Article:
[Appellant] complied and opened the rear door for [O]fficer Young. The apartment was ransacked and bloody, with the heaviest concentration of blood in the bedroom. Officer Young proceeded directly to the bedroom to check on Gomez. Officer Signorella remained next to [appellant], who repeatedly yelled at Gomez, "Tell me who did this to you."
Officer Young updated the en route medics that Gomez had several head injuries, extreme swelling and bruising on her body, and difficulty breathing. Gomez told [O]fficer Young that [appellant] attacked her. Officer Young indicated to [O]fficer Signorella to arrest [appellant], and [O]fficer Signorella handcuffed [appellant] to take him outside.
Officer Ruble noticed dried blood spots on [appellant's] shirt and a swollen right hand, and transported him to a different hospital than Gomez. [Appellant] gratuitously remarked en route that his hand was swollen from punching walls. [Appellant] was released from the hospital that day and transported to the Allegheny County Jail and charged as noted hereinabove. En route he repeatedly told [O]fficer Ruble that Gomez had been "seeing his best friend."
Medics transported Gomez to the hospital. She had not eaten nor changed clothes since Friday evening. Gomez had a pre-existing condition (Parkinson's disease) which complicated her treatment and condition. Due to previously implanted deep brain stimulators that interrupted EKG testing, the hospital was unable to ascertain what brain damage Gomez may have suffered as a result of this attack. Gomez suffered multiple ecchymosis throughout her body, two fractured vertebrae, three fractured ribs, a pneumothorax, facial bone contusions, acute renal failure, and four forehead lacerations. She was treated with fluid resuscitation and her lacerations were stapled. The hospital released Gomez five days later on April 29, 2011, but she was readmitted on May 4, 2011, for an infection in her right forehead wound, a right ankle abscess, right kneecap fracture, and post traumatic stress disorder. The infection and abscess were surgically treated. Gomez was released to an assisted living home on May 12, 2011, where she spent one month. At the time of trial Gomez had scars and lumps on her forehead, nerve damage in her eyes and face, required the use of a cane or walker to ambulate, and it was apparent that the injuries she endured were severe and enduring.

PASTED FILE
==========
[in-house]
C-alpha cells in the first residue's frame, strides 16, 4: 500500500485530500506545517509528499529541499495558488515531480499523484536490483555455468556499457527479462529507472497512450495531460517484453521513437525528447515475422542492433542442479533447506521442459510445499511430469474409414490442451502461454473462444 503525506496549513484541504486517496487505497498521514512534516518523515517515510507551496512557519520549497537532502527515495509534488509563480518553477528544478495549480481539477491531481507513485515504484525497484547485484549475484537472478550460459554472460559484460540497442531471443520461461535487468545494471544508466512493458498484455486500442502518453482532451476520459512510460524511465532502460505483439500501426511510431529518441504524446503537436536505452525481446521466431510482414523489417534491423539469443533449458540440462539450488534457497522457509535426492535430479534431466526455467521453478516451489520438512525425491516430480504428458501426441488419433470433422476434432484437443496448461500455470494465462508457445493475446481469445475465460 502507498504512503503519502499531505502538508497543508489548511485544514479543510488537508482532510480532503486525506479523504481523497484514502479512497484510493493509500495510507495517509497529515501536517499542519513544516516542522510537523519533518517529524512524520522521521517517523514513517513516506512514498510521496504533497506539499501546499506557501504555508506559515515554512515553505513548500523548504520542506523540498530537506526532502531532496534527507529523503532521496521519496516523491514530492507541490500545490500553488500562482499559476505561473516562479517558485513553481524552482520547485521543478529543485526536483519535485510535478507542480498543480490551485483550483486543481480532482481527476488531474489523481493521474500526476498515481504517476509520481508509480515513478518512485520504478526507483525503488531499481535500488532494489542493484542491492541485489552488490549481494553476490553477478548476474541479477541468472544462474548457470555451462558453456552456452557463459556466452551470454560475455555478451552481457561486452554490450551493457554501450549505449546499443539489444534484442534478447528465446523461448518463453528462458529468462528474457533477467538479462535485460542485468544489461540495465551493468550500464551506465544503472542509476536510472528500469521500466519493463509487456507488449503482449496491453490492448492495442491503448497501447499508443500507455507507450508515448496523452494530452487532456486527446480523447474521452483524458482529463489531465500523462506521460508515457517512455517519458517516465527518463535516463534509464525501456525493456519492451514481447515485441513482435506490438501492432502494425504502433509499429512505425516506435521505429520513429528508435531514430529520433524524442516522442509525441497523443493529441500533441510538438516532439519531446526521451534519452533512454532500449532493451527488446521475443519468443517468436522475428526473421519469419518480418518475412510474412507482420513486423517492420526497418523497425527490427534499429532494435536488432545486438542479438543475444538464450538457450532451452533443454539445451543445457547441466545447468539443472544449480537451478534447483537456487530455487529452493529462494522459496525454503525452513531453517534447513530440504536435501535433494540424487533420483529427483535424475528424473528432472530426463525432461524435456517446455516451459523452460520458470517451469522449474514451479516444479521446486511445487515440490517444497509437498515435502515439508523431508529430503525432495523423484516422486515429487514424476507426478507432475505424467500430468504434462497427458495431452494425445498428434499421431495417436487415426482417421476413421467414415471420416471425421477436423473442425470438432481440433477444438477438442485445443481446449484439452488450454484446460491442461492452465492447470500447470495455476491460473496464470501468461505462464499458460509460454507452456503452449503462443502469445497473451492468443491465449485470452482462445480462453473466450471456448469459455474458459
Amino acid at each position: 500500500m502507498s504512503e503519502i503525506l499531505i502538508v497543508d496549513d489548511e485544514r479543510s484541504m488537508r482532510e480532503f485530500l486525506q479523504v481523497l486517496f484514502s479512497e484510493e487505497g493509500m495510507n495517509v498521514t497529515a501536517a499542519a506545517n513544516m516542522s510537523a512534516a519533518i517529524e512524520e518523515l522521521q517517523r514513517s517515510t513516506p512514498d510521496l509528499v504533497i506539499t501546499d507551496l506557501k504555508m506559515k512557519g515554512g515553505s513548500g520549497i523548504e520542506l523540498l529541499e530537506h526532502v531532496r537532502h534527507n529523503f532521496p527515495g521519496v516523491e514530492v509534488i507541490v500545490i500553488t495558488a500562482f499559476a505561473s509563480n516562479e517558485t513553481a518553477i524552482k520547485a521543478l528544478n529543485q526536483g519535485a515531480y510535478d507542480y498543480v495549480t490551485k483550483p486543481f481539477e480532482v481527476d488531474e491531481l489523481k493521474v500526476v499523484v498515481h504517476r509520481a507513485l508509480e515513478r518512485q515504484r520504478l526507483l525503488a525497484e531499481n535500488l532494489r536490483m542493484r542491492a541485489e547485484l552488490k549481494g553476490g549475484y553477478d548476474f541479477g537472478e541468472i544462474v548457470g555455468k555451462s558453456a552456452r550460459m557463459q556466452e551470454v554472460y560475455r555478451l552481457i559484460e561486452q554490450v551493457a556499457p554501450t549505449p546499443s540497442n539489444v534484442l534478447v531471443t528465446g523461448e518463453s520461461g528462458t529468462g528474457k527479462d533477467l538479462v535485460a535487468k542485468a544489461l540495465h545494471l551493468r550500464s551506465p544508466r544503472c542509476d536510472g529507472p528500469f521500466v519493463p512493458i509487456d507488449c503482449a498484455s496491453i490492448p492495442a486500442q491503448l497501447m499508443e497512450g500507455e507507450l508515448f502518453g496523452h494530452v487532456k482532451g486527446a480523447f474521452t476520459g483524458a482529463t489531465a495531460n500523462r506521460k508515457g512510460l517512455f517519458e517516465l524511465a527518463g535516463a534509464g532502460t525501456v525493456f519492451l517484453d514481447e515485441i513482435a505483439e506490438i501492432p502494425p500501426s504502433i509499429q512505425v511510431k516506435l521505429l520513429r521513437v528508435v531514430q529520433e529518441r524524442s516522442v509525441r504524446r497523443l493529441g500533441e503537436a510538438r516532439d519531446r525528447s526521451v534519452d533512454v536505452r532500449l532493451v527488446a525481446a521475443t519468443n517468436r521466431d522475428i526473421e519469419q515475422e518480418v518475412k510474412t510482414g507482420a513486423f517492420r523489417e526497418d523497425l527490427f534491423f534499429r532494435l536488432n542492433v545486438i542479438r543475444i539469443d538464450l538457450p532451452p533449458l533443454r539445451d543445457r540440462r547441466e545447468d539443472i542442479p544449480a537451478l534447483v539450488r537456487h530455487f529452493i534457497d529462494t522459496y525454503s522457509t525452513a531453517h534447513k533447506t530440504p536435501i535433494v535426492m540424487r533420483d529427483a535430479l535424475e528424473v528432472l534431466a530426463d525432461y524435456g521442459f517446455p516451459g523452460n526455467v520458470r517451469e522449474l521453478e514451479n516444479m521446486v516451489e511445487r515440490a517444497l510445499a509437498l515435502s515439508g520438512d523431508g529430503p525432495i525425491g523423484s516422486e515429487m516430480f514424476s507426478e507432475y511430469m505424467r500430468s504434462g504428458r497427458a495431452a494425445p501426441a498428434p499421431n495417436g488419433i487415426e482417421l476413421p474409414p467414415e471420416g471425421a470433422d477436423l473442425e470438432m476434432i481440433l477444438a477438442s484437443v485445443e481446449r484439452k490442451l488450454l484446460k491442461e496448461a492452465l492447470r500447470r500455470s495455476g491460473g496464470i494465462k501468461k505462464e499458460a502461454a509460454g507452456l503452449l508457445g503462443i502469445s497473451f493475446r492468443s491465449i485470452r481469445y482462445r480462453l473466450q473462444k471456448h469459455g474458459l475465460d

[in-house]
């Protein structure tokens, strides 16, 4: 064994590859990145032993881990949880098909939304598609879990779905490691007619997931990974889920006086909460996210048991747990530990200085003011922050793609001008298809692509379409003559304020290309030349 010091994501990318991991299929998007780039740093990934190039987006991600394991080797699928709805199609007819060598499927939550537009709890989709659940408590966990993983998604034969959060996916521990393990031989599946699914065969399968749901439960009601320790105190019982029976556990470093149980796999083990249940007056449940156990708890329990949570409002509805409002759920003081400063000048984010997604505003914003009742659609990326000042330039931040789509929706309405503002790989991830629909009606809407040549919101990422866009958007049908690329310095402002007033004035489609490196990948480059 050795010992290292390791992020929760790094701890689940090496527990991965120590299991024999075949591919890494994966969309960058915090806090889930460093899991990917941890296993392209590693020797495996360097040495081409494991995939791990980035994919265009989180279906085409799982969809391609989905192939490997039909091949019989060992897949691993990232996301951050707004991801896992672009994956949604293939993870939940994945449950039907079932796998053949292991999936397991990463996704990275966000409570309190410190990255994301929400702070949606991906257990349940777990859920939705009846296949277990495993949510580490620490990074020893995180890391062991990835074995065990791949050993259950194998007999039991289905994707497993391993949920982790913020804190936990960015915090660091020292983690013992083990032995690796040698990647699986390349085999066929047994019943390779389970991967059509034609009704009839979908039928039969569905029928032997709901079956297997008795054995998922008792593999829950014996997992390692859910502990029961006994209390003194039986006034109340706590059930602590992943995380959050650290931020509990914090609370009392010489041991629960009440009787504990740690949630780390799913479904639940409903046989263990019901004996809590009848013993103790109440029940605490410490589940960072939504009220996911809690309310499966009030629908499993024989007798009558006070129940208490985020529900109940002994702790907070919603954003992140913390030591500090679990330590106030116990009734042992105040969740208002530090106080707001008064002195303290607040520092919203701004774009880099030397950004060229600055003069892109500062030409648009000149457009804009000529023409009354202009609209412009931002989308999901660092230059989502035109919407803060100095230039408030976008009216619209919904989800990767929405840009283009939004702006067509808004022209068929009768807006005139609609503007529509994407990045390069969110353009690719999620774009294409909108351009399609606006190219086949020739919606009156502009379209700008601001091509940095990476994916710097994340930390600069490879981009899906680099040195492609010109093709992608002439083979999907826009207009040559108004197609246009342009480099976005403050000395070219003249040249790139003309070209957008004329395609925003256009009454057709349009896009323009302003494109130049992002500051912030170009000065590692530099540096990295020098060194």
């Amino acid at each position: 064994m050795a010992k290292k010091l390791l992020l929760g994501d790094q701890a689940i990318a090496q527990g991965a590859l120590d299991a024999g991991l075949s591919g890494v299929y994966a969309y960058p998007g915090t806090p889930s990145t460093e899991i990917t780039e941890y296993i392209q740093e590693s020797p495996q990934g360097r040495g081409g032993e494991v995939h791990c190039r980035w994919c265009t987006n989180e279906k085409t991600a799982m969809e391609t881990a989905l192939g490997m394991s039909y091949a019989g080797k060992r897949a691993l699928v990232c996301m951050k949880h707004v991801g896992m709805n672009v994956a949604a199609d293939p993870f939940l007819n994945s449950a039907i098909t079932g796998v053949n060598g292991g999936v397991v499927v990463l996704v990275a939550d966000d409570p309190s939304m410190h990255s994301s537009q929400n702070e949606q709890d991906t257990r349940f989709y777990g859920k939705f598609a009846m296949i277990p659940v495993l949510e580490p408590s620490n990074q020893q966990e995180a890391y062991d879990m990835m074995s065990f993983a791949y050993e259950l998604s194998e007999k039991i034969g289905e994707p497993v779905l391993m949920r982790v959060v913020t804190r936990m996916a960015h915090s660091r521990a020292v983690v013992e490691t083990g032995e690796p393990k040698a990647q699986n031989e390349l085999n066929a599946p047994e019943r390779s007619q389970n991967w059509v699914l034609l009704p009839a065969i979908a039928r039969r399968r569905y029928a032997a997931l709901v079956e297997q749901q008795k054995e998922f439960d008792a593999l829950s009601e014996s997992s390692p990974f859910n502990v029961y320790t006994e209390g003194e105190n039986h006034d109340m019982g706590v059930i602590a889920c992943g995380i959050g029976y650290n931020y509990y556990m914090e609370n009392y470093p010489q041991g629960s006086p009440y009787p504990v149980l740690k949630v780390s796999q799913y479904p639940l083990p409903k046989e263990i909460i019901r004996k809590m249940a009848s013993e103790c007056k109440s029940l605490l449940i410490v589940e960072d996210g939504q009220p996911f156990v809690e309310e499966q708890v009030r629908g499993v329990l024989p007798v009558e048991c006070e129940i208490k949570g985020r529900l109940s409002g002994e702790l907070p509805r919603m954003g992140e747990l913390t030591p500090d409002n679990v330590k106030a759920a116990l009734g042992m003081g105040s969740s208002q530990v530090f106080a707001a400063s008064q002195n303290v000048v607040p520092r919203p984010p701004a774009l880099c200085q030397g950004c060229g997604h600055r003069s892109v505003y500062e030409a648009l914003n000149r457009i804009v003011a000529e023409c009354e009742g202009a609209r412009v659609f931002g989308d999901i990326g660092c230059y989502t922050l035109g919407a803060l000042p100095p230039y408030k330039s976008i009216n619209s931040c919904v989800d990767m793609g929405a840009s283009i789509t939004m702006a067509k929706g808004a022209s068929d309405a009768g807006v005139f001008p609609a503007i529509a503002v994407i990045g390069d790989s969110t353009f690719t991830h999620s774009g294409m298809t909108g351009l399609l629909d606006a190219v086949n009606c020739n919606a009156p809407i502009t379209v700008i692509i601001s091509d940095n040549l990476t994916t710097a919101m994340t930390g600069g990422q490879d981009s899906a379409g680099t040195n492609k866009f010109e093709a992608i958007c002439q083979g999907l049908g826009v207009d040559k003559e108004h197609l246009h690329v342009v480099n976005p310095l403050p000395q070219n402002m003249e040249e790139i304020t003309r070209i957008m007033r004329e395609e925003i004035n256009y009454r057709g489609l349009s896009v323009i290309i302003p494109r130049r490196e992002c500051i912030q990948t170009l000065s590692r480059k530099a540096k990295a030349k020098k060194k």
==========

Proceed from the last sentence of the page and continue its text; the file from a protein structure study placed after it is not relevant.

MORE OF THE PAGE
Trial court opinion, 4/4/13 at 4-8 (citations omitted).
Appellant testified at trial and claimed that he did not commit the assaults against the victim. He averred that the beating occurred during a two-hour period of time when he left the apartment to give the victim time to decide whether she wanted to stay with appellant or leave to have an affair with his best friend. Appellant testified that he sat on Grandview Avenue in Mt. Washington for about two hours looking at the City of Pittsburgh and when he returned home, he found the house ransacked and bloody, and the victim terribly beaten. He testified that the victim said that "they" beat her and stole some money. Appellant insisted that the victim would not identify her attackers as they were a "motorcycle gang." He also claimed that the victim would not let him call an ambulance.
Following a jury trial before the Honorable Edward J. Borkowski, appellant was found guilty of the aforementioned crimes. On July 12, 2012, Judge Borkowski sentenced appellant to an aggregate term of 13 to 26 years' imprisonment. A timely notice of appeal was filed on December 27, 2012. Appellant complied with the trial court's order to file a concise statement of errors complained of on appeal within 21 days pursuant to Pa.R.A.P., Rule 1925(b), 42 Pa.C.S.A., and the trial court has filed an opinion. The following issues have been presented for our review:
I. DID THE TRIAL COURT ERR IN GRANTING THE COMMONWEALTH'S MOTION IN LIMINE ALLOWING IT TO PRESENT EVIDENCE OF [APPELLANT'S] ALLEGED PRIOR ASSAULTS AGAINST THE COMPLAINANT INSOFAR AS THE PURPORTED INCIDENTS WERE REMOTE IN TIME, UNCORROBORATED, AND UNRELATED, AND THEREFORE, NOT RELEVANT; AND EVEN IF RELEVANT, WAS THE PROBATIVE VALUE OF THIS EVIDENCE OUTWEIGHED BY ITS PREJUDICIAL IMPACT?
II. DID THE TRIAL COURT ABUSE ITS DISCRETION BY FINDING THAT A GUILTY VERDICT WAS NOT AGAINST THE WEIGHT OF THE EVIDENCE WHEN THE TESTIMONY OF THE COMPLAINANT AT TRIAL, THE ONLY PERSON WHO COULD TESTIFY ABOUT THE INCIDENT, WAS UNRELIABLE DUE TO HER USE OF COCAINE, THE EFFECTS OF HER HEAD INJURY, HER PRE-EXISTING MEDICAL CONDITION, AND THE FACT THAT SHE HAD A REASON TO FABRICATE HER STORY; AND WHEN THE COMPLAINANT'S TESTIMONY WAS NOT SUPPORTED BY OTHER FACTS, SUCH THAT THE VERDICT ONLY COULD HAVE BEEN BASED ON MERE SURMISE AND CONJECTURE?
Appellant's brief at 4.